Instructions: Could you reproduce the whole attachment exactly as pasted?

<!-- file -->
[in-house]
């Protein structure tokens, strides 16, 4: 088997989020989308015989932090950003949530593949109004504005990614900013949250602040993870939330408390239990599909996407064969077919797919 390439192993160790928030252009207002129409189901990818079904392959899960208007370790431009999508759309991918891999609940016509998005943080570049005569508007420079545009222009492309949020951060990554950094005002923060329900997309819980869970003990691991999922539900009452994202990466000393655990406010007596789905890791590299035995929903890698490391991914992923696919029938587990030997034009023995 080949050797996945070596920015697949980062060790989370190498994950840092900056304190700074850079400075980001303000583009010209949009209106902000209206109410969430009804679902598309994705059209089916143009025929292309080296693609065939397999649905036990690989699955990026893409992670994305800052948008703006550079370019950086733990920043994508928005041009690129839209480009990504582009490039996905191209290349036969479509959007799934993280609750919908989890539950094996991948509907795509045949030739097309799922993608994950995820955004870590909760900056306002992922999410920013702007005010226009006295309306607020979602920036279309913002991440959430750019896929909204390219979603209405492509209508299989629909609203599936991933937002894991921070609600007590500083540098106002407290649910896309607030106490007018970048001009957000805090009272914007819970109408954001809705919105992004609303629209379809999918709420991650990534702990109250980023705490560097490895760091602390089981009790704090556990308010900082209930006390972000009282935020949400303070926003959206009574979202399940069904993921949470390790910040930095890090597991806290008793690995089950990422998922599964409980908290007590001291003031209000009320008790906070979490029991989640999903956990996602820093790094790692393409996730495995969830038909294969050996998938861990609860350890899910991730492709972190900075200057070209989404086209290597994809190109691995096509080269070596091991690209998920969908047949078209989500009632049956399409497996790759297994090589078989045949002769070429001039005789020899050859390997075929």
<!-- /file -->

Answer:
[in-house]
């Protein structure tokens, strides 16, 4: 088997989020989308015989932090950003949530593949109004504005990614900013949250602040993870939330408390239990599909996407064969077919797919 390439192993160790928030252009207002129409189901990818079904392959899960208007370790431009999508759309991918891999609940016509998005943080570049005569508007420079545009222009492309949020951060990554950094005002923060329900997309819980869970003990691991999922539900009452994202990466000393655990406010007596789905890791590299035995929903890698490391991914992923696919029938587990030997034009023995 080949050797996945070596920015697949980062060790989370190498994950840092900056304190700074850079400075980001303000583009010209949009209106902000209206109410969430009804679902598309994705059209089916143009025929292309080296693609065939397999649905036990690989699955990026893409992670994305800052948008703006550079370019950086733990920043994508928005041009690129839209480009990504582009490039996905191209290349036969479509959007799934993280609750919908989890539950094996991948509907795509045949030739097309799922993608994950995820955004870590909760900056306002992922999410920013702007005010226009006295309306607020979602920036279309913002991440959430750019896929909204390219979603209405492509209508299989629909609203599936991933937002894991921070609600007590500083540098106002407290649910896309607030106490007018970048001009957000805090009272914007819970109408954001809705919105992004609303629209379809999918709420991650990534702990109250980023705490560097490895760091602390089981009790704090556990308010900082209930006390972000009282935020949400303070926003959206009574979202399940069904993921949470390790910040930095890090597991806290008793690995089950990422998922599964409980908290007590001291003031209000009320008790906070979490029991989640999903956990996602820093790094790692393409996730495995969830038909294969050996998938861990609860350890899910991730492709972190900075200057070209989404086209290597994809190109691995096509080269070596091991690209998920969908047949078209989500009632049956399409497996790759297994090589078989045949002769070429001039005789020899050859390997075929």